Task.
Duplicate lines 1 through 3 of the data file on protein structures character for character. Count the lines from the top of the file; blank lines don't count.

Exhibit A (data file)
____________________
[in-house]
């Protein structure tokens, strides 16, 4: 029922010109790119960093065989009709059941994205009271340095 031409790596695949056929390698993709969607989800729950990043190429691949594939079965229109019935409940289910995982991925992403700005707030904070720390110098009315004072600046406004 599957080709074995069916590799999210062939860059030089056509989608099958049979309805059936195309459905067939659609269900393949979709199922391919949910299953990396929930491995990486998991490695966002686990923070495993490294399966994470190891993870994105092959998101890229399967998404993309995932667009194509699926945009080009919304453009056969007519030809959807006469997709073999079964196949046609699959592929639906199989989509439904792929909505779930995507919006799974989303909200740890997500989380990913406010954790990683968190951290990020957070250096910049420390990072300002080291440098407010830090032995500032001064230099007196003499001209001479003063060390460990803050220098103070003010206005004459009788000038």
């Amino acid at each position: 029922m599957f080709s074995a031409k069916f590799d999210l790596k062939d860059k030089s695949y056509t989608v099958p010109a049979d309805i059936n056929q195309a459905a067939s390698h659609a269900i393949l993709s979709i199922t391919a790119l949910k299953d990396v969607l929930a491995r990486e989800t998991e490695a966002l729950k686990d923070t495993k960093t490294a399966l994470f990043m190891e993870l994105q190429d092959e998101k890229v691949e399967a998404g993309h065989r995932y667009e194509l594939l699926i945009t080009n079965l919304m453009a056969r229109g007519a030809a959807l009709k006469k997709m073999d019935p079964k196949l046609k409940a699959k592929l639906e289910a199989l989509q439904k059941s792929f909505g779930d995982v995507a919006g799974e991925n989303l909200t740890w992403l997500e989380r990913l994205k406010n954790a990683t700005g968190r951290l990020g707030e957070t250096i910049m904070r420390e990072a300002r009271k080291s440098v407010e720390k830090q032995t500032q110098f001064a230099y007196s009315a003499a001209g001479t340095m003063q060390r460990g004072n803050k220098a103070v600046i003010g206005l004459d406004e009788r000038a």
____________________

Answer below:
[in-house]
């Protein structure tokens, strides 16, 4: 029922010109790119960093065989009709059941994205009271340095 031409790596695949056929390698993709969607989800729950990043190429691949594939079965229109019935409940289910995982991925992403700005707030904070720390110098009315004072600046406004 599957080709074995069916590799999210062939860059030089056509989608099958049979309805059936195309459905067939659609269900393949979709199922391919949910299953990396929930491995990486998991490695966002686990923070495993490294399966994470190891993870994105092959998101890229399967998404993309995932667009194509699926945009080009919304453009056969007519030809959807006469997709073999079964196949046609699959592929639906199989989509439904792929909505779930995507919006799974989303909200740890997500989380990913406010954790990683968190951290990020957070250096910049420390990072300002080291440098407010830090032995500032001064230099007196003499001209001479003063060390460990803050220098103070003010206005004459009788000038």
């Amino acid at each position: 029922m599957f080709s074995a031409k069916f590799d999210l790596k062939d860059k030089s695949y056509t989608v099958p010109a049979d309805i059936n056929q195309a459905a067939s390698h659609a269900i393949l993709s979709i199922t391919a790119l949910k299953d990396v969607l929930a491995r990486e989800t998991e490695a966002l729950k686990d923070t495993k960093t490294a399966l994470f990043m190891e993870l994105q190429d092959e998101k890229v691949e399967a998404g993309h065989r995932y667009e194509l594939l699926i945009t080009n079965l919304m453009a056969r229109g007519a030809a959807l009709k006469k997709m073999d019935p079964k196949l046609k409940a699959k592929l639906e289910a199989l989509q439904k059941s792929f909505g779930d995982v995507a919006g799974e991925n989303l909200t740890w992403l997500e989380r990913l994205k406010n954790a990683t700005g968190r951290l990020g707030e957070t250096i910049m904070r420390e990072a300002r009271k080291s440098v407010e720390k830090q032995t500032q110098f001064a230099y007196s009315a003499a001209g001479t340095m003063q060390r460990g004072n803050k220098a103070v600046i003010g206005l004459d406004e009788r000038a």